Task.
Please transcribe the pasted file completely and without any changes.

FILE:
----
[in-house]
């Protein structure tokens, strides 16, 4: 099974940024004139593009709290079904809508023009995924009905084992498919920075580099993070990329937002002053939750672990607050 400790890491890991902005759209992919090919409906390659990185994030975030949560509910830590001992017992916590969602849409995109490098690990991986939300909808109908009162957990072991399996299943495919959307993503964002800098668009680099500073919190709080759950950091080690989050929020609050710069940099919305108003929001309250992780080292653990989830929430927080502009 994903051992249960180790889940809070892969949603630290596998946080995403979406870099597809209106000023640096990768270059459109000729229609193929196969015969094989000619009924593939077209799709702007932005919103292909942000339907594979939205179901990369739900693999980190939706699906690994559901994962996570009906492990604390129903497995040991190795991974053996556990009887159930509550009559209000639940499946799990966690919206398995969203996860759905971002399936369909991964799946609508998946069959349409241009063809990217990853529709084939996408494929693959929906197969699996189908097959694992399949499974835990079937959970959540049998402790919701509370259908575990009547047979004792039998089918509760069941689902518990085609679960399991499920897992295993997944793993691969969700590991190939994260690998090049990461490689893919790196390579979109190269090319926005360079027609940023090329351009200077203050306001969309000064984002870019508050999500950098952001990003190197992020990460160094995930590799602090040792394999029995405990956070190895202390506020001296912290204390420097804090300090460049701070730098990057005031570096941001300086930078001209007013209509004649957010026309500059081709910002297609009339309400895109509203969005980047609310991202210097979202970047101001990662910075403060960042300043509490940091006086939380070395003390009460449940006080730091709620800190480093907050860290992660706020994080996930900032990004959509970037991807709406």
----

[in-house]
């Protein structure tokens, strides 16, 4: 099974940024004139593009709290079904809508023009995924009905084992498919920075580099993070990329937002002053939750672990607050 400790890491890991902005759209992919090919409906390659990185994030975030949560509910830590001992017992916590969602849409995109490098690990991986939300909808109908009162957990072991399996299943495919959307993503964002800098668009680099500073919190709080759950950091080690989050929020609050710069940099919305108003929001309250992780080292653990989830929430927080502009 994903051992249960180790889940809070892969949603630290596998946080995403979406870099597809209106000023640096990768270059459109000729229609193929196969015969094989000619009924593939077209799709702007932005919103292909942000339907594979939205179901990369739900693999980190939706699906690994559901994962996570009906492990604390129903497995040991190795991974053996556990009887159930509550009559209000639940499946799990966690919206398995969203996860759905971002399936369909991964799946609508998946069959349409241009063809990217990853529709084939996408494929693959929906197969699996189908097959694992399949499974835990079937959970959540049998402790919701509370259908575990009547047979004792039998089918509760069941689902518990085609679960399991499920897992295993997944793993691969969700590991190939994260690998090049990461490689893919790196390579979109190269090319926005360079027609940023090329351009200077203050306001969309000064984002870019508050999500950098952001990003190197992020990460160094995930590799602090040792394999029995405990956070190895202390506020001296912290204390420097804090300090460049701070730098990057005031570096941001300086930078001209007013209509004649957010026309500059081709910002297609009339309400895109509203969005980047609310991202210097979202970047101001990662910075403060960042300043509490940091006086939380070395003390009460449940006080730091709620800190480093907050860290992660706020994080996930900032990004959509970037991807709406």